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Genesis of a Historical Novel

Friday, January 18, 2008

no gum-chewing

The spoken word has power. The written word has, perhaps, even more. In many ways I find this to be an unfathomable mystery.

It's as though humanity reached as eagerly for writing as a child does for speech. I recently saw a wonderful documentary about how infants learn. Of all the sounds that the developing baby hears in the womb--and it hears plenty--the most audible to it is its mother's voice. At birth we're already very familiar with our mother's voice: its pitch, rhythms, and other qualities.

Experiments show too that at birth the brain is a general-language machine, in the sense that a newborn infant can distinguish between sounds in just about any language. A one-month-old baby of English-speaking parents can clearly distinguish between two different sounds in, say, Hindi, that its parents cannot tell apart. Among adults, only Hindi-speakers can hear the difference in sound. The baby, immersed in the language of its household, loses this universal sound-distinguishing ability soon, by about six months, as I recall. Now habituated to its mother tongue, it too can no longer tell the foreign sounds apart.

Babies work ceaselessly to speak, as they do to walk. As extremely social animals we thirst to communicate. The baby's survival depends in part on its ability to communicate its needs, and babies get very frustrated at the barrier they experience in getting their message across. The acquisition of language has the strongest possible motivation behind it.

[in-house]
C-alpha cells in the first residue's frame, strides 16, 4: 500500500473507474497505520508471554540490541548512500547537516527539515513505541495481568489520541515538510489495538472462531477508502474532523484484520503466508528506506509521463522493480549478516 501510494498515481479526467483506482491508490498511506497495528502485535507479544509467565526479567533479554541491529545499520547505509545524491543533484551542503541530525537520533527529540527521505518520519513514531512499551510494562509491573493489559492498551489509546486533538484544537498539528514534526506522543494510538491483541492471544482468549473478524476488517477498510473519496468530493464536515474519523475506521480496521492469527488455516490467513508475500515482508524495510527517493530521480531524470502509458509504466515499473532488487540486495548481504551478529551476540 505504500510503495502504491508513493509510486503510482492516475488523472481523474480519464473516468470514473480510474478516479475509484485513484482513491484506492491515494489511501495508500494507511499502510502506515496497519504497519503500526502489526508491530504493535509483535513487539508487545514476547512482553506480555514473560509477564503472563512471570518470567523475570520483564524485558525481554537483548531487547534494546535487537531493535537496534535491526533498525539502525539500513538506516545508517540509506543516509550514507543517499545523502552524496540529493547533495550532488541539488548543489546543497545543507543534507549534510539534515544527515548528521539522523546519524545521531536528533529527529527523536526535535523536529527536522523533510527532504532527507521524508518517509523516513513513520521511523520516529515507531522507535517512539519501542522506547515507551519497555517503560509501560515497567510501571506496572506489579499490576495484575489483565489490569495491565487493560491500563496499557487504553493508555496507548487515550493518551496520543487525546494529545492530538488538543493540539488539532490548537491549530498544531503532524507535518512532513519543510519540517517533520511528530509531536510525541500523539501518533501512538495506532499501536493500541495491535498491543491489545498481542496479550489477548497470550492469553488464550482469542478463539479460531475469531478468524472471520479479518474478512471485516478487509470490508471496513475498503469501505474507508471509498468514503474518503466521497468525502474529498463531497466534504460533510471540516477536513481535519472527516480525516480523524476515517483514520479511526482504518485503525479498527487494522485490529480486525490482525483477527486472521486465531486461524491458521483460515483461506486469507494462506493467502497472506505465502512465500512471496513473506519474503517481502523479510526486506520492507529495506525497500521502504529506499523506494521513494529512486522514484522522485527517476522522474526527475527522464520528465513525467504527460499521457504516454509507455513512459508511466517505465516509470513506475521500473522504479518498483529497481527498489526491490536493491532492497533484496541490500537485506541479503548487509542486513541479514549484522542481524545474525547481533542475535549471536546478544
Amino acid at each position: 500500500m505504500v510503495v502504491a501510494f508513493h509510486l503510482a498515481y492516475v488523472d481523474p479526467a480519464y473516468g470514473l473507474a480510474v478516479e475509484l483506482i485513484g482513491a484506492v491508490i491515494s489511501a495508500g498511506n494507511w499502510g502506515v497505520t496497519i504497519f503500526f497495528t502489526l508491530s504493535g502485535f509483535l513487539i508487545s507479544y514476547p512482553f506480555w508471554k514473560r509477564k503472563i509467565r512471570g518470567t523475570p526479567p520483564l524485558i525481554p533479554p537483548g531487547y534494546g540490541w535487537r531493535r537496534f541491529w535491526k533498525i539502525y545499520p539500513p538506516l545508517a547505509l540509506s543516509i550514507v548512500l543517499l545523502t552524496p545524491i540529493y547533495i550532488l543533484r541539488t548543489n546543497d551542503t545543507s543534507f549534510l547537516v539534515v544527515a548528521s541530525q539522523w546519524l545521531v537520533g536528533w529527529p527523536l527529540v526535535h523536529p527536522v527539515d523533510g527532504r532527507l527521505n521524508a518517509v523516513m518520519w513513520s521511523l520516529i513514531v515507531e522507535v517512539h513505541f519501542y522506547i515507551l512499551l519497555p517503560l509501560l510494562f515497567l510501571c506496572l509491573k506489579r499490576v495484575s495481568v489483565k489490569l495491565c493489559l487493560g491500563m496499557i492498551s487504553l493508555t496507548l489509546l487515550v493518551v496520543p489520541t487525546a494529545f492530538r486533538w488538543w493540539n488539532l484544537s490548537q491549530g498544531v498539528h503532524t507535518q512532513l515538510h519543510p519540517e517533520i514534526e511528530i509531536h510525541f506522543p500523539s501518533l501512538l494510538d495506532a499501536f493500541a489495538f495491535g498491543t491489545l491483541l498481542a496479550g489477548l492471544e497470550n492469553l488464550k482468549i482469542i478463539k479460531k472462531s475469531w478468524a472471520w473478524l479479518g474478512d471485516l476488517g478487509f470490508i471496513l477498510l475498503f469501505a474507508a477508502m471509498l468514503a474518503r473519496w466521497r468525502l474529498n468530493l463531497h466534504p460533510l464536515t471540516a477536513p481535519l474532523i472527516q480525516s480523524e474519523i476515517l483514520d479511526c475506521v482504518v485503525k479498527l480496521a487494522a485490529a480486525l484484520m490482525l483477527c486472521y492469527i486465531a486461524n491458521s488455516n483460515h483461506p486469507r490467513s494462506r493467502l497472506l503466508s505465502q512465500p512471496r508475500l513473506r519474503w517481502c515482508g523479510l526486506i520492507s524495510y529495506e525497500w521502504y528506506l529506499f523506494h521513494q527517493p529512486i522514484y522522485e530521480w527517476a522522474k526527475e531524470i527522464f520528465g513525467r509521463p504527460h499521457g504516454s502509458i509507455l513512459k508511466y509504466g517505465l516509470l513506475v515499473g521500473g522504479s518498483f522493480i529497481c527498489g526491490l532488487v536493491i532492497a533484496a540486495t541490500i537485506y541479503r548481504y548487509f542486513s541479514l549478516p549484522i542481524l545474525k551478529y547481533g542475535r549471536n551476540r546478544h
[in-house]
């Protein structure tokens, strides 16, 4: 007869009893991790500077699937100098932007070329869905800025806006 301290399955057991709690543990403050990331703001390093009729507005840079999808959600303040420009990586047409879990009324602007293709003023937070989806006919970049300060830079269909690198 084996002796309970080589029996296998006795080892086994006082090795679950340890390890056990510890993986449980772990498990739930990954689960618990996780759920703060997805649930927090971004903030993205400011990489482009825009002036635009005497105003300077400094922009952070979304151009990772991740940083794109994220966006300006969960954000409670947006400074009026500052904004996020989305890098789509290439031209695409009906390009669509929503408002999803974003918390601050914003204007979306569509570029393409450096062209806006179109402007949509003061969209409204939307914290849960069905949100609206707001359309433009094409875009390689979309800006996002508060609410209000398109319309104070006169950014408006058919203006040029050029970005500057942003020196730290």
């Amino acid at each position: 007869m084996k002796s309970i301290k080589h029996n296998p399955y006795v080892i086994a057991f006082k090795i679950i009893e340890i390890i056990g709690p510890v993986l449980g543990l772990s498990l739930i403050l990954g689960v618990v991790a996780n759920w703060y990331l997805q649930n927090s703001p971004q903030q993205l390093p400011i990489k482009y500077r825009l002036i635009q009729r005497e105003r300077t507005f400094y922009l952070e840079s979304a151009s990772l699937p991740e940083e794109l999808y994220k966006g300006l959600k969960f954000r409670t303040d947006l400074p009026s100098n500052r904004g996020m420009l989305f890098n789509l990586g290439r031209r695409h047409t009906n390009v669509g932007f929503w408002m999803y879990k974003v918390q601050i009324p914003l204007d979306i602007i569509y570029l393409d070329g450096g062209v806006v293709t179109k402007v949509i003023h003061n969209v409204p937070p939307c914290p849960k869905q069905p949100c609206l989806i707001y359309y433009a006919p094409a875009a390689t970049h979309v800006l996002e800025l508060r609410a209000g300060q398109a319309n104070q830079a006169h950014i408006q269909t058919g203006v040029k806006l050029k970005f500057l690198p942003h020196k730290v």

Language, as a skill, comes under the heading of technology, and it may be our oldest one. The technology called writing is much more recent, dating to maybe 4000 BC or so. But that too was reached for eagerly by cultures who felt the need for it. And now it would surely be the worst sign of disaster for a culture to slide from literacy to illiteracy: the social equivalent of Alzheimer's disease.

In this culture we're inundated with words and we take writing for granted. There seems to be too much of it: marketing "messages", political campaigning, the disposable chatter of text-messaging. If television is, as Steve Allen put it, "chewing-gum for the eyes", then almost all writing today is chewing-gum for the mind.

Almost all. For man does not live by chewing-gum alone, and it was not as chewing-gum that writing was originally created and valued. In the first place, someone must have had something important enough to say that he wanted to record it, so it would not be forgotten--or altered.

Writing reflects the cast of thought behind it. It is an expression of the values and intentions of its creator. All writing is intended to influence others--this blog is so intended. The question is always, influence people how? in what direction? to do what?

Lying next to my keyboard is the latest statement from my phone-service provider, Rogers. Across the top are emblazoned the words, "Welcome to Rogers"--a typical example of automated and meaningless commercial "friendliness". A more honest headline would be: "We rely on your money for our profits, but in most ways you are a nuisance to us, especially if any of our employees has to pay any individual attention to you. Then you become a cost center. Please don't do that." (Indeed, if they put that message on there, I would gain respect for them--something I have very little of right now.)

Those of us who make an art of writing have a special duty not to be false. The deluge of chewing-gum writing is characterized by its manipulativeness, hypocrisy, and frivolity. Writing as art should be none of these things. But most of all it should be truthful: telling it like it is (or was!).

I don't even like real chewing-gum.

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